Stolen bikes recovered in nuisance motors blitz

Editorial image
Editorial image

Four stolen motorbikes have been recovered and one person has been arrested for theft in the Beds Police clampdown on nuisance motorcyclists.

Primiarly thanks to information from members of the public, the four vehicles have been returned to their owners and one man has been arrested on suspicion of theft.

On November 15 in Hitchin Road, three males were seen acting suspiciously with a red Honda motorcycle which was later reported as stolen.

A 23-year-old man was arrested and is on police bail as further enquiries are carried out.

Two PCSOs discovered an abandoned Yamaha motorcycle in St Thomas’ Road on November 21 and an hour later the owner reported it as being stolen from Felstead Way and was reunited it.

Three days later, members of the Local Policing Team received information from members of the public concerning a number of motorbikes being driven across Stopsley Common and in the surrounding streets.

When officers arrived shortly afterwards, they discovered two stolen motorcycles - a red Yamaha and a blue Honda – that had been dumped.

On the same day, another local resident called 101 to report a quad bike which had been abandoned in bushes in Butterfield Green Road.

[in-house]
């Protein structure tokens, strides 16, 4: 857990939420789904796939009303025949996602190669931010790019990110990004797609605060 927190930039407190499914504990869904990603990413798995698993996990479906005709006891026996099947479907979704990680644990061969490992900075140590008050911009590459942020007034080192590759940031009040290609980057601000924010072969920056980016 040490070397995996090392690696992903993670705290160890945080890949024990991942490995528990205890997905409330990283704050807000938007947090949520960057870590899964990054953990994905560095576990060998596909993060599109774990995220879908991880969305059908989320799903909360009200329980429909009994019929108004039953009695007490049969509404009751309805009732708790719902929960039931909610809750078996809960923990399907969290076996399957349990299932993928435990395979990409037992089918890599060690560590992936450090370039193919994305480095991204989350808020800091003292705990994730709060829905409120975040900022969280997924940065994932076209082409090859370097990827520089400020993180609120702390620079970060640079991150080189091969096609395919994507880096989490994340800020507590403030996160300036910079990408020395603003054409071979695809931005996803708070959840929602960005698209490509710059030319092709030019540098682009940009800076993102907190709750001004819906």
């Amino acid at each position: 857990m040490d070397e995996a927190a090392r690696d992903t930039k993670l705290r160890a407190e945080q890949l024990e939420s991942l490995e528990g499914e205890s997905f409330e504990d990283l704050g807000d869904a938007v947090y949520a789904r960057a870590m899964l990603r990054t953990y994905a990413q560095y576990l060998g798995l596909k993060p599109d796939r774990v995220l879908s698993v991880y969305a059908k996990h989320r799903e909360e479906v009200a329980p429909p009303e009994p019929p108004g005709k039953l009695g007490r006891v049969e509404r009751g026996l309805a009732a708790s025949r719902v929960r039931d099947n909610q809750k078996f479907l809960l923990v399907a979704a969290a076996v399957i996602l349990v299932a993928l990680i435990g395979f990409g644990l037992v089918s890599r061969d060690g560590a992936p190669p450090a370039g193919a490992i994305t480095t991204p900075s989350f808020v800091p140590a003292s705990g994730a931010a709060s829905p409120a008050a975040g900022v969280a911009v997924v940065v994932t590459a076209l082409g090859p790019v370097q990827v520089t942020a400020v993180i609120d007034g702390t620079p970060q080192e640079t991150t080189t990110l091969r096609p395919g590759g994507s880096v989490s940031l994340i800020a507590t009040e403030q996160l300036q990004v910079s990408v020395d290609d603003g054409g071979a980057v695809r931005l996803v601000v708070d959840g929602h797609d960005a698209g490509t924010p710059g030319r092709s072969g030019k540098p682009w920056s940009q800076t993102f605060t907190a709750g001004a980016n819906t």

Officers attended and discovered the black and white Haili vehicle which had been reported stolen from Tower Way, Luton, earlier in the month.

All of the vehicles were recovered and reunited with their rightful owners.

Sergeant Melissa Cunningham of the Local Policing Team said: “We have seen some very positive results ever since we appealed to members of the public to come forward with information about nuisance motorists and this has enabled us to recover stolen property and reunite it with their rightful owner.

“Nuisance vehicles are a blight on residents’ lives across Luton and I hope that residents will continue to work with the Local Policing Team in an effort to crackdown on this form of antisocial behaviour.”

While officers are able to take full advantage of Section 59 of the Police Reform Act 2002 which gives them the ability to stop anti-social motorists and warn them about their behaviour as well as issuing fines and seizing their vehicles, it is stopping suspects in the first instance that can be the biggest problem.

Sgt Cunningham said: “One of the issues we have is not being able to chase after every single nuisance rider or motorist but by providing information such as names, addresses or where the vehicle may have been previously, we can build up a picture of the offenders and take appropriate action.”

Anyone with information concerning nuisance vehicles can contact Bedfordshire Police on the 101 number or Crimestoppers, anonymously, on 0800 555111.